Further education colleges should play a central role in the government's forthcoming skills strategy - but only if they are willing to compete for training contracts with private providers - politicians and business leaders said this week.
The message came as the Association of Colleges staged a reception on Tuesday at Westminster for college and student leaders, politicians, government officials and industry representatives, as part of its "Colleges at the heart of business" campaign to raise the training profile of further education.
Phil Willis, the Liberal Democrat education spokesman who attended the reception, said college leaders had so far failed to persuade the government of further education's central role in training.
"They have been stirred into action by the chancellor's budget statement that indicated it would be industry and the private sector that would deliver the bulk of the skills agenda.
"What is needed is a clear view of what we want the sector to deliver, and for the sector to be freed to compete in the training market," he said.
Margaret Murray, head of the Confederation of British Industry's learning and skills group, said it was time to "move forward to a different kind of FE model".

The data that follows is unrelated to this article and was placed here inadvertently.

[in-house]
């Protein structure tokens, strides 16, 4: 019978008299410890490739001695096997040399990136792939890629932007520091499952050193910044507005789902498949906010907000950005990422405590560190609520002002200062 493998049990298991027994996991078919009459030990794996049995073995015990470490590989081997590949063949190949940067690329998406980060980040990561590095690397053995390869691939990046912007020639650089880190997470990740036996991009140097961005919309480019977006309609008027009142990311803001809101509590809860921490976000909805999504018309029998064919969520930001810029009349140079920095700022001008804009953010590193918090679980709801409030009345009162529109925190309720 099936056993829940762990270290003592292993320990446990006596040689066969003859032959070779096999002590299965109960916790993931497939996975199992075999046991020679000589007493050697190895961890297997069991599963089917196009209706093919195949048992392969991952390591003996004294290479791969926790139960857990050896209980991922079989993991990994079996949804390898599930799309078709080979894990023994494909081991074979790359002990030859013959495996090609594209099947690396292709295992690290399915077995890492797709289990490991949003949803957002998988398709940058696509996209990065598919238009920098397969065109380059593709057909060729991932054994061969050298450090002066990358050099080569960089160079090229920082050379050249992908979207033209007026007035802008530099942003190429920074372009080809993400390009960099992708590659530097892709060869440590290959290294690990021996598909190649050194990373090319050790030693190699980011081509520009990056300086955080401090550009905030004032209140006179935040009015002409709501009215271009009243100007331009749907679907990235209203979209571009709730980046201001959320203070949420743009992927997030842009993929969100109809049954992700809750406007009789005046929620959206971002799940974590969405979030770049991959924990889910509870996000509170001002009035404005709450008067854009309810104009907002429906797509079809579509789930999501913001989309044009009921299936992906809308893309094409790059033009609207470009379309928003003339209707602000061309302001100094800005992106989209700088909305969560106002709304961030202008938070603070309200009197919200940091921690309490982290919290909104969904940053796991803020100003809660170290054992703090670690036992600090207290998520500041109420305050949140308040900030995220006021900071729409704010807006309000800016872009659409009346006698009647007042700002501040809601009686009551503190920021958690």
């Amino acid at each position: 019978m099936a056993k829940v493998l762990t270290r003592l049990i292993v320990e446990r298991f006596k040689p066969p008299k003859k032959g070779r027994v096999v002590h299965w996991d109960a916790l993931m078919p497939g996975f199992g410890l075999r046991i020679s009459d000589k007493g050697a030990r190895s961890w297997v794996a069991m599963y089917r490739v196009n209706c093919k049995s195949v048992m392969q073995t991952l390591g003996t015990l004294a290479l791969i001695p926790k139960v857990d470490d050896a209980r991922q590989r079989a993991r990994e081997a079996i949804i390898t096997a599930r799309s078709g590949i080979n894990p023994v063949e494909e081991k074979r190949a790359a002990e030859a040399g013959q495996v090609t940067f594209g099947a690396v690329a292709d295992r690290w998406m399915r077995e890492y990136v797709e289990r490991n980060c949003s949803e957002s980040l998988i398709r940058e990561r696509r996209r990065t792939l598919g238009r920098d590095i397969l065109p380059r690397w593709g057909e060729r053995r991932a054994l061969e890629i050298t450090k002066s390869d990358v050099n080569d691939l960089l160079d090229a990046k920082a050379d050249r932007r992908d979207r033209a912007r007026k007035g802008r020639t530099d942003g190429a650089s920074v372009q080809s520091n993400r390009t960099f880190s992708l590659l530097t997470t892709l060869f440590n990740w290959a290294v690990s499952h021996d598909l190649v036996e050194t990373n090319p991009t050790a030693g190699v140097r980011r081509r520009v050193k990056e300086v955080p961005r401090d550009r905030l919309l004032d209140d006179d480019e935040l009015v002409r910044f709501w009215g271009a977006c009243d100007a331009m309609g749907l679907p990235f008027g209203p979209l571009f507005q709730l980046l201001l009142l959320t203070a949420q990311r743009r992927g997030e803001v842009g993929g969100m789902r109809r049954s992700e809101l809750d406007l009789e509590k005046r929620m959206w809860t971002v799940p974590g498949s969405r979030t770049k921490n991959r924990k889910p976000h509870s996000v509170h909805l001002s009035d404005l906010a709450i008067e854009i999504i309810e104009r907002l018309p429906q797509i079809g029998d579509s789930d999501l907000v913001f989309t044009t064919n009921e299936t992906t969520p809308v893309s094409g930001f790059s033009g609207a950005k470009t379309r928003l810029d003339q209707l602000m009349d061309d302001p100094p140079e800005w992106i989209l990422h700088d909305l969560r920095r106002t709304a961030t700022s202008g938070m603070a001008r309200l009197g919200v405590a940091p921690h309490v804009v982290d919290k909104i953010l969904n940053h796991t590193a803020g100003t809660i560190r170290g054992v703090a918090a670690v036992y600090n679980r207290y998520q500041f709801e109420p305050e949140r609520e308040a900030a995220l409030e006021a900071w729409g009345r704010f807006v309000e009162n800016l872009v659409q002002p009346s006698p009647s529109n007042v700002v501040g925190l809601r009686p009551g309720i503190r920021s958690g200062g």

She added: "Students and employers should have more of a choice of training providers. That kind of competition is good for colleges as well as everyone else."
Damian Green, the Conservative education spokesman, said: "Employers are saying that too many people are getting qualifications that are not valuable to them. One of the things the skills strategy needs to address is the relevance of qualifications."
But the AoC warned that the government's target of halving the number of workers without qualifications would fail unless radical policy changes were made to allow colleges to fully meet the needs of business.
Even though colleges delivered 200 million training days a year compared with 60 million by employers, they could do more if qualifications and funding were broken down into smaller units, the AoC said.
AoC chief executive David Gibson said the government needed to address this and clarify what employers and industry wanted from colleges in its skills white paper, expected to be published at the end of this month.
"While thousands of companies do work with colleges on a local level, there is often a real lack of a coherent view regionally and nationally about what business and industry wants from the further education sector. The AoC would like the government's skills strategy to take the lead in uniting the education needs of the economy and helping industry to work constructively with colleges," he said.